📈Chart Of The Week
Consumer spending on apps tops $111 Billion 🤯 Sign up here to get a link to the full version and the chart. You won't be disappointed.
📰 Latest Developments
The next Saga in the news media bargaining code. The controversial code passes legislation in AU parliament, Facebook creates a deal where they get to almost choose the terms in exchanges for letting publishers post again, Google strikes a deal with the Guardian with the news showcase product, and almost everyone, especially the consumer loses. I still don’t understand why the Aus Govt is trying to create increased reliance on big tech, and why news publishers want to freely walk into a golden cage. Facebook. Google. Aus Govt. Last week’s Podcast.
Amazon Acquires Selz. Most people think that Amazon.com is too big to have competitors, but this latest acquisition should change that assumption. Shopify is a major competitor to Amazon, kind of like the anti-pattern to Amazon’s market platform. Amazon has been trying since 2015 to do what Shopify is doing by empowering shop owners to build and scale their own online property, Selz is the next iteration of Amazon’s goal. Link
Lexer, the retail CDP raises $25 million. I’m proud of this company because it was built in my tiny village of Melbourne, Australia. Customer Data Platforms have been a real beneficiary of the pandemic as more brands rely on digital channels to compete and survive. This also validates the hypothesis of vertical-specific CDPs - build for specific needs and win. Link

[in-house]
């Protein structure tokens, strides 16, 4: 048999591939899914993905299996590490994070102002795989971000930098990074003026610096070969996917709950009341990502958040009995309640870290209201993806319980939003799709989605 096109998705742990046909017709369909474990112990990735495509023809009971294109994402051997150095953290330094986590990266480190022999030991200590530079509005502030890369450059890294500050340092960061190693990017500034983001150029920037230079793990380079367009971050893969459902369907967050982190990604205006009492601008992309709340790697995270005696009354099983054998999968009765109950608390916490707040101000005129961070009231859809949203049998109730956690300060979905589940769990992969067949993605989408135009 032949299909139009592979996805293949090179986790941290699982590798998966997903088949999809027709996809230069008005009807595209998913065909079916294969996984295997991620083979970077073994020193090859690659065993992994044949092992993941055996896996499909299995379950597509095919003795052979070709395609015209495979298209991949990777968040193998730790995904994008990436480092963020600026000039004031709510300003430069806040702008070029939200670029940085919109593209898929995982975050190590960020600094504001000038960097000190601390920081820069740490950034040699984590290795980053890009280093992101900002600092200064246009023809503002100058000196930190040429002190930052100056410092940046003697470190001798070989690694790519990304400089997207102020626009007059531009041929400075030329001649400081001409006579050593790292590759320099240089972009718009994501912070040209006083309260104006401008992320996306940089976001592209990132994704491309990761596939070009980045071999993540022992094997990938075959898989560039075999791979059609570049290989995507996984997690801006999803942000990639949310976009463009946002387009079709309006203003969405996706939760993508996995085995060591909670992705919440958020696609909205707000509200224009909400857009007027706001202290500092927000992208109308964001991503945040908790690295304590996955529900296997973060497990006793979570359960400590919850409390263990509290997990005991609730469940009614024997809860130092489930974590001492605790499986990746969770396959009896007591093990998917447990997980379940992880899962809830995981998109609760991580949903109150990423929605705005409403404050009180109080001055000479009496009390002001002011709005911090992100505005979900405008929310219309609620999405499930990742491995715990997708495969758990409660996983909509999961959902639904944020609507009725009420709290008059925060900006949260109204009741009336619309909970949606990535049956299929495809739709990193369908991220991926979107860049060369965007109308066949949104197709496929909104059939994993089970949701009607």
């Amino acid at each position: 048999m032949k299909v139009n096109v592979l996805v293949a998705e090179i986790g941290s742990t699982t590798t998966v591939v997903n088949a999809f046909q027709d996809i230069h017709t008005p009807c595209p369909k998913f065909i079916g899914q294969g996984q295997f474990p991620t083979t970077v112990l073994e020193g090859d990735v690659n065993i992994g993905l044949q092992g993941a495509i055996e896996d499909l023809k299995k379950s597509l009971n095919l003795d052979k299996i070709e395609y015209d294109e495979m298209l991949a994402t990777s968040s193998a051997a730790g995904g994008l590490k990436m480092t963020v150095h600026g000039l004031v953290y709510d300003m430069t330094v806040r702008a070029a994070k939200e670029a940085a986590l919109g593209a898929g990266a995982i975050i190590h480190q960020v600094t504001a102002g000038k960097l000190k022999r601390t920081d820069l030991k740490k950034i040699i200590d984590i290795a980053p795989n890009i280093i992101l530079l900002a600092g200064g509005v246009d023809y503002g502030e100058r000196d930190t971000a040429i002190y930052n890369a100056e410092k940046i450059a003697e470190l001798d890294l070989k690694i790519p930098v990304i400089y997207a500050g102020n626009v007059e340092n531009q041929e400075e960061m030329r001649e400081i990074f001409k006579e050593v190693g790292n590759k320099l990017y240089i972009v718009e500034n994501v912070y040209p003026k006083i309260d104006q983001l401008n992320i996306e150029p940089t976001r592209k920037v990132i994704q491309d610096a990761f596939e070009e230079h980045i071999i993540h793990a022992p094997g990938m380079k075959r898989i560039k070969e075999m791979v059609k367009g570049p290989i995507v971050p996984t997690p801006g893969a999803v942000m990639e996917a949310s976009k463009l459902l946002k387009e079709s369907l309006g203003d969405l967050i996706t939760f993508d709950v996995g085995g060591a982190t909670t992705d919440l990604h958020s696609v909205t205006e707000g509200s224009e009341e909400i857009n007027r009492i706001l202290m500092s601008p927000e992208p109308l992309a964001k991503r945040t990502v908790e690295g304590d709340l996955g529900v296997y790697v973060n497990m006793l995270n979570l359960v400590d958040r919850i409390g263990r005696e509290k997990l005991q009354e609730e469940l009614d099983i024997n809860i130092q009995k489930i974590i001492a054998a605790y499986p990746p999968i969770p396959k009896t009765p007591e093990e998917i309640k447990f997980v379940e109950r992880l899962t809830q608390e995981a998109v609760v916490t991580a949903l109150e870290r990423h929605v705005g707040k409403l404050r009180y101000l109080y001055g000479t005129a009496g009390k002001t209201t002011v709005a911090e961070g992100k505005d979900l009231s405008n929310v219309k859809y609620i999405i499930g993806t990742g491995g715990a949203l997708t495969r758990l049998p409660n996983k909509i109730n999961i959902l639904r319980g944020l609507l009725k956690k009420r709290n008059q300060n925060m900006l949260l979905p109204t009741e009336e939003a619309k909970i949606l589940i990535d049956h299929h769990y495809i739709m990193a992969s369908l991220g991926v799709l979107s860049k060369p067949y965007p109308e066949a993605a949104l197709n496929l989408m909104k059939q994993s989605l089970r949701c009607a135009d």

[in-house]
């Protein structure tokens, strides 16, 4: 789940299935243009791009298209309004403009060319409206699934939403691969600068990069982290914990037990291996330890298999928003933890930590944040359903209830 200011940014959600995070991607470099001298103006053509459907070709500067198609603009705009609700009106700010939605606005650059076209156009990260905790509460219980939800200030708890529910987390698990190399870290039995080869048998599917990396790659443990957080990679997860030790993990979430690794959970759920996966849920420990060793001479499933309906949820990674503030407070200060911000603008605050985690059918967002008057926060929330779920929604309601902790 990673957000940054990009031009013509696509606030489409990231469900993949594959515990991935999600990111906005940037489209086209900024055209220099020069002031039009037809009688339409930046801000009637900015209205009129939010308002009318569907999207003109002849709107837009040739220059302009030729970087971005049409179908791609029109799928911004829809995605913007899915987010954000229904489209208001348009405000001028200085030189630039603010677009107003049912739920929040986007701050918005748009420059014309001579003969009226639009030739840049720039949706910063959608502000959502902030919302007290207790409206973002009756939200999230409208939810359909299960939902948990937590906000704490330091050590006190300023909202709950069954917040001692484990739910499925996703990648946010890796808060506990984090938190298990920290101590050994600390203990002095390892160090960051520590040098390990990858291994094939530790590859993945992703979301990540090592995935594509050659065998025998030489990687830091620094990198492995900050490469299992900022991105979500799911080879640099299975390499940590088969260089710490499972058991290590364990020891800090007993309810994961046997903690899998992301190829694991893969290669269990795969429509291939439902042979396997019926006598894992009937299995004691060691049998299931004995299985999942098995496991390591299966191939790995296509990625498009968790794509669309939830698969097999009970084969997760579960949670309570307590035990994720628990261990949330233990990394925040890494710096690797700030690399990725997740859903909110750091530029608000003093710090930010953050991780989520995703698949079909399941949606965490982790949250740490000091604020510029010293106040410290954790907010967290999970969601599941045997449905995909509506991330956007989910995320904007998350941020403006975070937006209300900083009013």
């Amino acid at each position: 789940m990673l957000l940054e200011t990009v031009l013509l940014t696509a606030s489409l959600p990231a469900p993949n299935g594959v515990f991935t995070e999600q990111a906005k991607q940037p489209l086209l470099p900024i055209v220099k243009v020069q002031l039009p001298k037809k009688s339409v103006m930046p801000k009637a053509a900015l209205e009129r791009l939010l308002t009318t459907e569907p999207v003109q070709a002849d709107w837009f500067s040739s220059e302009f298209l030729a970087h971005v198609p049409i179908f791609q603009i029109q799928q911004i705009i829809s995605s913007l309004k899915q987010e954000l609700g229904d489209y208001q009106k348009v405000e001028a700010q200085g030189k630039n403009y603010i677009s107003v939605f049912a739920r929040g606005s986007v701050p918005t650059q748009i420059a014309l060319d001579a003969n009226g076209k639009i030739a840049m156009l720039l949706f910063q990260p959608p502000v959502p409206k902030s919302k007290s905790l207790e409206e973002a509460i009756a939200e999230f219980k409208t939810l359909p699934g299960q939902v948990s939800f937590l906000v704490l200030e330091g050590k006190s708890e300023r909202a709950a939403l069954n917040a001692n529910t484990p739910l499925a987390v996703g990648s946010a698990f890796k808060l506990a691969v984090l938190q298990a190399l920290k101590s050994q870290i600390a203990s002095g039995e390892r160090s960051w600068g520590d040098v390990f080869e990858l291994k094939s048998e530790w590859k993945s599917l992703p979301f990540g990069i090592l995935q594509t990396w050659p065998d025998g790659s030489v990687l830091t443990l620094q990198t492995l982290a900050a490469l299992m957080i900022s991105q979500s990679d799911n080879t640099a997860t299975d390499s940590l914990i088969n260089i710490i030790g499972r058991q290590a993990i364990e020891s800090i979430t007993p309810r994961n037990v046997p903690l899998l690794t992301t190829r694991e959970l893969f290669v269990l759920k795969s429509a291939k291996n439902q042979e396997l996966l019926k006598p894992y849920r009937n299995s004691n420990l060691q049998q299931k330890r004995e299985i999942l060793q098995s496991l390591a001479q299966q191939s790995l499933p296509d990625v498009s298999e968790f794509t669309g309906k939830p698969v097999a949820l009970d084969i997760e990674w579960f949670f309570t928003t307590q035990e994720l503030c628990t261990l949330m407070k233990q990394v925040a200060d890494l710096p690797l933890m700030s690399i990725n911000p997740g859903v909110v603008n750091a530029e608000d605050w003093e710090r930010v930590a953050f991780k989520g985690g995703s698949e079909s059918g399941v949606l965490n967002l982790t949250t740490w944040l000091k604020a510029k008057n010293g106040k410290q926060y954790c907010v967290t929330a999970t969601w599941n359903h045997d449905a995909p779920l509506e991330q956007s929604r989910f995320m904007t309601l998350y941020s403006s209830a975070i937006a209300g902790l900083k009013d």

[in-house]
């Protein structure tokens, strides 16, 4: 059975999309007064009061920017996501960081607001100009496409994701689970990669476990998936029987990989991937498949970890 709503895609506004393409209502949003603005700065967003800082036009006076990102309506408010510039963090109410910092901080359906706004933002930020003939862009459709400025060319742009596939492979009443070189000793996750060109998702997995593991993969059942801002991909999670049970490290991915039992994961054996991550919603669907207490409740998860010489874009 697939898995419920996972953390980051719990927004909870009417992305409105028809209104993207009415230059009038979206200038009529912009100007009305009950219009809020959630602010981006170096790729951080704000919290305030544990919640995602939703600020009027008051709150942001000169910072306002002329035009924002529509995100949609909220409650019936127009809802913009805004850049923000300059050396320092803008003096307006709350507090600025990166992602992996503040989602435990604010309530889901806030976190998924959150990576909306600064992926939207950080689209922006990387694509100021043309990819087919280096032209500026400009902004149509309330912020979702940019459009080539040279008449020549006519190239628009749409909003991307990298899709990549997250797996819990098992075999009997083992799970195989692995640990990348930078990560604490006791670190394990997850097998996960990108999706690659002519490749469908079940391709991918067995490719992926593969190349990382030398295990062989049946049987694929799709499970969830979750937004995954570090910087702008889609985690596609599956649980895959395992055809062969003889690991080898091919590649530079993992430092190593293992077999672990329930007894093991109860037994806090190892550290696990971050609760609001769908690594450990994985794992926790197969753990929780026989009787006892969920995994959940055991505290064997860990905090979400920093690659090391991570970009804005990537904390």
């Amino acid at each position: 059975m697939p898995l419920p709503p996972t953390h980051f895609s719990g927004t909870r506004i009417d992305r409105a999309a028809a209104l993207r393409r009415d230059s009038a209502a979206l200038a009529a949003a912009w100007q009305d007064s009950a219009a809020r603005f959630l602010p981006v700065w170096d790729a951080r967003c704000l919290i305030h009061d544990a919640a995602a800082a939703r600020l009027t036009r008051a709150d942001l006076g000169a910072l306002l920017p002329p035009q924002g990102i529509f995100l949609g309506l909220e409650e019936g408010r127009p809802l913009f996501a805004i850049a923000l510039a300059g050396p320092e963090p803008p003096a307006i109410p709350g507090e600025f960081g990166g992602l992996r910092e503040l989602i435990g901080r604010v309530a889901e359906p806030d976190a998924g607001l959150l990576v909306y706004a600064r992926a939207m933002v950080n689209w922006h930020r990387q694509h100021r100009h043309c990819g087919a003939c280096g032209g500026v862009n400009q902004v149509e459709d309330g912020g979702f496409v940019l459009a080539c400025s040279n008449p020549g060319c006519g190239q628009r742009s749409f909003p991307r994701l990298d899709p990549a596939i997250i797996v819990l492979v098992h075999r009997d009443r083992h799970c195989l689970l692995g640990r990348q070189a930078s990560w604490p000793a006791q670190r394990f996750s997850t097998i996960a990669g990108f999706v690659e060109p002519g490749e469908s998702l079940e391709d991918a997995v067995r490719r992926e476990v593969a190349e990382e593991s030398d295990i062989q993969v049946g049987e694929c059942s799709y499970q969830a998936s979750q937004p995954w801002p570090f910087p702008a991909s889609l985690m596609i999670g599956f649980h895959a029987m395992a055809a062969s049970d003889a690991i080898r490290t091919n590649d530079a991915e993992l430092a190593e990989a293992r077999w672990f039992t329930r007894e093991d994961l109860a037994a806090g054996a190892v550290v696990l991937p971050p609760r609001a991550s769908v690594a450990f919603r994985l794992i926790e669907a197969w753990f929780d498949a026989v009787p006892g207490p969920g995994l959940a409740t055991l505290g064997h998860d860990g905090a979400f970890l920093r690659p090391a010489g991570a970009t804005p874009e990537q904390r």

Consumer dissonance in agency land. A really interesting thought piece from Alex Murrell on “Adland is an island.” His argument is that there is a wide gap between the experiences of the typical agency worker and the general population these agency people market brands to. Agency folk think differently, consume media differently, have different types of personality concentrations, and have a very different relationship to work. Link
Is social media better off without news? An opinion piece from Wired UK on the place of news media on social networks pointing to a few ways social media has distorted news consumption, like one very small right-wing newspaper becoming one of the most-read publications on the planet by leveraging algorithmic social media. Link
Google’s vision of a future without third-party cookies in APAC. Searches for the term “online privacy” are growing by 50% year on year. Expect to be working with less data but also leveraging prediction engines for targeting and cohort groupings to personalize ads to consumers. Link
Deciding on what to measure. In 1994, people were suggesting that many companies are too overwhelmed with the data they collect to do anything meaningful with it. Fast forward to 2021 and the problem has become exponential and existential. There are many who try to track everything “just in case” but those who understand the value of strategy get that defining and managing a small handful of very important metrics lead to better outcomes. Link